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Pacific edition, Wednesday, December 17, 2008

Basic Allowance for Housing paid to servicemembers living off base in stateside areas will increase an average of 6.9 percent in January to keep pace with local rental costs.

The new rates will pump an additional $1 billion into servicemember paychecks in 2009, raising total BAH costs to $17.4 billion a year, said Susan A. Brumbaugh, director of BAH for the Department of Defense.

The average monthly increase will be about $68 for a typical junior enlisted member with dependents and $93 for a married senior noncommissioned officer.

BAH rates will climb in most military housing areas but they will fall in some locales where rents have dropped. In rate-decline areas, however, only servicemembers moving in after Jan. 1 will be affected. A rate protection feature ensures that no current BAH recipients see allowances fall.

Lowered BAH rates don’t hurt new renters either, Brumbaugh said, because “we are confident we’ve got the right rates. So even if they move to the area on 2 January, we’re confident they can find something in their area that is within their BAH.”

See chart for 2009 BAH rates in our area. All rates will be viewable on line by Dec. 19 at: http://perdiem.hqda.pentagon.mil/perdiem/bah.html

Areas showing the largest jump in rents over the past year include Denver (17.7%), Yuma, Ariz. (15.5%) and Louisville, Ky. (15.3%).

Rents fell around Eglin Air Force Base, Fla. (-4%), Edwards AFB, Calif. (-2.8%) and the Hawaiian islands of Maui (-6.5%), Kauai (-6.3%) and Honolulu (-2.8%).

BAH rates vary by pay grade and assignment area, and members with dependents are paid more for housing than members without.

The 10th Quadrennial Review of Military Compensation, a Pentagon pay study, recommended that this disparity tied to family status be phased out because it is antiquated and perceived as unfair by single members. Defense officials took a first step toward doing that last year with a policy that the “without dependents” rate cannot be set below 75 percent of the “with dependents” rate.

That 75 percent floor remains in effect for 2009 rates, Brumbaugh said. The department, however, has not yet embraced the QRMC’s call to boost “without dependents” BAH enough to equal 95 percent of “with dependents” BAH. That would cost about $550 million more a year.

An estimated 950,000 servicemembers receive BAH. Last year’s estimate of 1.2 million recipients was based on a looser formula used to estimate BAH costs by military housing area. The new estimate has returned to “counting noses,” an official explained.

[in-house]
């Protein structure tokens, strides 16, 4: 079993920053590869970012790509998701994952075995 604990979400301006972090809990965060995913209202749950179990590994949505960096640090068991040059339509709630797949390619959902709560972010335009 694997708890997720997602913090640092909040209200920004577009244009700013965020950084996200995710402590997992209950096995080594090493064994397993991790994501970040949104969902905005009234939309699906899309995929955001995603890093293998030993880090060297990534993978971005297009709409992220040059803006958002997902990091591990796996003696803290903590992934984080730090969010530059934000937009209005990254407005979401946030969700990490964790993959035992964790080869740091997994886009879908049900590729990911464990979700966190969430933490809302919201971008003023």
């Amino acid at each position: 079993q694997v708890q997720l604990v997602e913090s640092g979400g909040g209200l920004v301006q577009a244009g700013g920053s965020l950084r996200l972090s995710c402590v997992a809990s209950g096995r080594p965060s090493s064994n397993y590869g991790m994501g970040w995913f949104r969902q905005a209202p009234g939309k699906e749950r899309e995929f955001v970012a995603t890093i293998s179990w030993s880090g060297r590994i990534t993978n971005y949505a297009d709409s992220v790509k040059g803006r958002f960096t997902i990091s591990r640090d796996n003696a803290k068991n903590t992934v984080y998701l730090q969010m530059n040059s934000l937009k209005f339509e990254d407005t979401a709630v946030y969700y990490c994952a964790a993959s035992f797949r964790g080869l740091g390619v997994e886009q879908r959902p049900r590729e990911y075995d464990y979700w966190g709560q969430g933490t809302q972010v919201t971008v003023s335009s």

BAH rates are readjusted annually in more than 400 military housing areas across the country based on fresh rental data collected for different types of housing deemed appropriate for specific pay grades.

Ideally, Brumbaugh said, 60 percent of rental cost data is gathered by local military housing offices through surveys of local markets, excluding units deemed inadequate for the military such as mobile homes or housing in high-crime areas. The other 40 percent of cost data is gathered by Runzheimer International, a contractor hired to conduct rental cost surveys near military facilities across the country.

“It’s part of our checks and balances,” Brumbaugh said.

Servicemembers look forward each year to new BAH adjustments.

“I can tell you from experience that the first thing a member does is he looks at his new rate,” Brumbaugh said. “The second thing he does is look at the rate to adjacent [military housing area] and then wants to know why his isn’t as high as the guy in the [housing area] next door.”

Servicemembers can complain about BAH levels through their chains of command. Complaints are passed on to the service’s BAH representative; each branch has one. But the BAH program’s history is that complaints seldom result in rate changes. That’s because rental cost data are collected and compiled carefully and accurately, Brumbaugh said.

The lone exception she could recall occurred a few years ago at Fort Knox, Ky. Officials discovered after new rates had been released that data used for three-bedroom, single-family homes near Fort Knox had included two mobile homes, which by policy are not to be used in BAH calculations.

“They had taken the wheels off but they were still mobile homes,” Brumbaugh said. “So we did actually reset the rates for Fort Knox. It changed the rental amount less than $5 but it was the right thing to do.”

Military housing offices are careful not to collect data on mobile homes, making sure “it doesn’t have wheels now and it never had wheels,” Brumbaugh said. “Obviously a member can live anywhere he wants to. It’s his budget, his family and, he understands what his needs are. But we don’t want to use that data in setting the rates.”

Three factors are used for BAH computation: median current market rent; average utilities (electricity, heat, water and sewer), and average renter’s insurance. These costs are calculated for six housing profiles, based on dwelling type and number of bedrooms, in each area. BAH is then calculated for each pay grade, with and without dependents.

Brumbaugh could only speculate on broader economic forces impacting rents over the past year.

“We are, of course, very aware of what’s going on in the economy and with foreclosures” but “you never know for sure how the foreclosure market is impacting the rental market. In some areas there is no impact at all.”

To comment, e-mail milupdate@aol.com, write to Military Update, P.O. Box 231111, Centreville, VA, 20120-1111 or visit: militaryupdate.com

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